YOUTUBE, METUBE, THEYTUBE: In one of his last acts, mass murderer Elliott Rodger left behind a video polemic on his plans for “Retribution Day,” a slaughter that he later played out in the Isla Vista neighborhood of Santa Barbara, killing seven people. The reaction industry instantly went into massive froth: blogs took sides on whether he was anti-women or part of the "Men’s Rights Movement"; a video parody emerged, race was interjected and rebutted, and the Hollywood angle was trotted out and explored. In essence, Rodger held up a mirror and allowed paranoid agendas to flourish. Which harkens back to a phrase from the US Declaration of Independence, “the consent of the governed.” A government’s legitimacy and moral right to use state power flows from the consensus of the society upon which it is exercised. Given the social hash exhibited on Rodger’s actions, it’s no wonder Congress is often paralyzed.
“PLAMED” OUT: The White House revealed the name of its top CIA officer in Afghanistan last week, by including his name on a list of officials briefed by Obama on his surprise trip. You’ll recall the career of CIA operative Valerie Plame was ended by a Washington Post reveal by Robert Novak, aided by White House leaks. Which leads one to speculate about whether the Afghanistan officer was well-liked, or just conveniently rendered inoperative by the leak.
SNOW JOB: The harsh Russian winter evidently made NSA leaker Edward Snowden a little antsy. In a prime-time interview last week with NBC, he claimed to be a patriot; a top spy rather than a low-level computer jockey; and looking for something to do, although hampered by his lack of Russian. The US responded by letting him know that he would be welcomed home to the dungeon anytime he wished to put himself in their clutches control.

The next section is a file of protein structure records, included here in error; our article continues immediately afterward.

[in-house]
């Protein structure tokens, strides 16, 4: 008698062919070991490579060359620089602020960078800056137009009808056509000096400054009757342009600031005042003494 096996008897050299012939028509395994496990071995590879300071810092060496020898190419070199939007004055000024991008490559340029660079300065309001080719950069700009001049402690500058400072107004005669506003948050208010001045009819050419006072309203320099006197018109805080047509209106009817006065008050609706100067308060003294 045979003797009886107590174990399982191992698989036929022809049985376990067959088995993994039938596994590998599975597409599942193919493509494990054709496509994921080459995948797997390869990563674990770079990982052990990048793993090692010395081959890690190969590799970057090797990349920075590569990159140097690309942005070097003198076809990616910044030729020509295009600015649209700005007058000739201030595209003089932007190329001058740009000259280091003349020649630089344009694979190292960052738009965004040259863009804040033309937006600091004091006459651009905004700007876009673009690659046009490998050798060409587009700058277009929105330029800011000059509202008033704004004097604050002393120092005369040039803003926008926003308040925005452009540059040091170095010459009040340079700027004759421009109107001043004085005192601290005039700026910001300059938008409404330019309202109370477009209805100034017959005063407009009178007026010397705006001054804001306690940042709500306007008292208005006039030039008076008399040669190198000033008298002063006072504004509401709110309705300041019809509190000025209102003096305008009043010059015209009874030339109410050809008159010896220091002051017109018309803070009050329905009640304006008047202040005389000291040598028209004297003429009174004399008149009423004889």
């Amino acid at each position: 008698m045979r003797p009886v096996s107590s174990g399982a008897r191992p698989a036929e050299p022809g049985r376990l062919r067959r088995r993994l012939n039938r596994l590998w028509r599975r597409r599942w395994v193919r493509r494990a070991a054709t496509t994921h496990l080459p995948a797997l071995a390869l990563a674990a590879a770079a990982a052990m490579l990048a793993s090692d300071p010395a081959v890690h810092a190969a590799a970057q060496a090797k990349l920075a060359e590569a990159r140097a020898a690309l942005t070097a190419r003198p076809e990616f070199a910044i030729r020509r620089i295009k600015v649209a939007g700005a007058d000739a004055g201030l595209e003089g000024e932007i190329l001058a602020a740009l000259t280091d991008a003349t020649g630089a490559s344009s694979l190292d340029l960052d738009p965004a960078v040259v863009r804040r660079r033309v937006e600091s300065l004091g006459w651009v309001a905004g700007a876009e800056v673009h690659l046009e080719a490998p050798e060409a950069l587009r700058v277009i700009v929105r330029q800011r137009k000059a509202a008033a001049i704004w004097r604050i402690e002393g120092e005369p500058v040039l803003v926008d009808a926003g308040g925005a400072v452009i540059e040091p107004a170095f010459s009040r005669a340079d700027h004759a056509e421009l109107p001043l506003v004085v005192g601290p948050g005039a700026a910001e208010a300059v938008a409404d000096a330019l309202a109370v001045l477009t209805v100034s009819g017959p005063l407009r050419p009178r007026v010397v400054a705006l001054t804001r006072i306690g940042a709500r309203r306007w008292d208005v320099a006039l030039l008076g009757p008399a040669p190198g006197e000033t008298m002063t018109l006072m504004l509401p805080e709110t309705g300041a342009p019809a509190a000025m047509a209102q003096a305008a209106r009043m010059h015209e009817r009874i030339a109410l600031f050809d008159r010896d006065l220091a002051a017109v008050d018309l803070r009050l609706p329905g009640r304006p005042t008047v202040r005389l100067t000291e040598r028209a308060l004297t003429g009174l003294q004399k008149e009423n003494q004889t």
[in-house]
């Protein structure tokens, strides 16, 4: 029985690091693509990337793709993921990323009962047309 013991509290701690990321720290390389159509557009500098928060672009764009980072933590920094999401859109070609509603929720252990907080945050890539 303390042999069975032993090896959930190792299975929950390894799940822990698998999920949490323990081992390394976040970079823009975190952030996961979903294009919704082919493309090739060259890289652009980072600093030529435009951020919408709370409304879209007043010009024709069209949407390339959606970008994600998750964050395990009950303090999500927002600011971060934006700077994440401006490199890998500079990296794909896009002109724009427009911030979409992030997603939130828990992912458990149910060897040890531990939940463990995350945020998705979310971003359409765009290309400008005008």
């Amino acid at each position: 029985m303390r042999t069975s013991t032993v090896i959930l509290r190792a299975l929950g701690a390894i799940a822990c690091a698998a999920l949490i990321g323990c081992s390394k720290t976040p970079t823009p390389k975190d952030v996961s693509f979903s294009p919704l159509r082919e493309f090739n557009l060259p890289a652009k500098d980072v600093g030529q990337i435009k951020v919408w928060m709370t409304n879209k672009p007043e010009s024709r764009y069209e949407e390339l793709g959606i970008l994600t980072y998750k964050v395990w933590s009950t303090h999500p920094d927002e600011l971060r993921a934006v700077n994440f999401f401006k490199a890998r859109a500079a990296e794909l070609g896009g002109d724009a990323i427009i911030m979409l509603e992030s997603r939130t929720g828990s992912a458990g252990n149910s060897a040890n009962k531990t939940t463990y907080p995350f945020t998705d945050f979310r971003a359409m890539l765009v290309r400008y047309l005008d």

MAYA, WE HARDLY KNEW YE: Poet and activist Maya Angelou, age 86, was 86’d from life last week. Many Americans knew her only as someone they vaguely felt they should appreciate. Most did not know of her association with Louis Farrakhan, her support of Mumia Abu-Jamal, or the accusations of anti-Semitism that dogged her.
THE LEFT BEHIND SERIES: President Obama has announced that a “residual force” of 9,800 troops (why that many and not 9,666 remains a mystery) will remain in Afghanistan followed the end of US combat operations in December. That will be halved by the end of 2015, with a “small military presence” the only remainder by the end of 2016. Given that we’ve just released four top members of the Taliban in exchange for a soldier who didn’t like the US, it’s likely that the poor stiffs left on Embassy duty are going to have the shelf-life of milk in this seething sea of anti-Americanism.
COME ONE, COME ALL: The White House and Homeland Security will delay a review of deportation policies until the end of summer, hoping Congress does something on immigration reform before that. The White House/Homeland report won’t be issue until lawmakers adjourn for the summer in August. Meanwhile, the Latino presence in federal prisons has exploded, with a major source of convictions for “unlawful re-entry.” .
BALLMER IS A BALLER: Former Microsoft CEO Steve Ballmer has agreed to buy the LA Clippers for $2 billion dollars from the trust controlled by Donald Sterling and his family. Sterling has threatened a scorched-earth lawsuit against the NBA, while his wife is still complaining about having to sell the team. Considering that the Clippers are poised to sign a TV rights deal that could bring them $1 billion, it looks like a steal. Presuming the hourly billing on litigation doesn’t top the purchase price.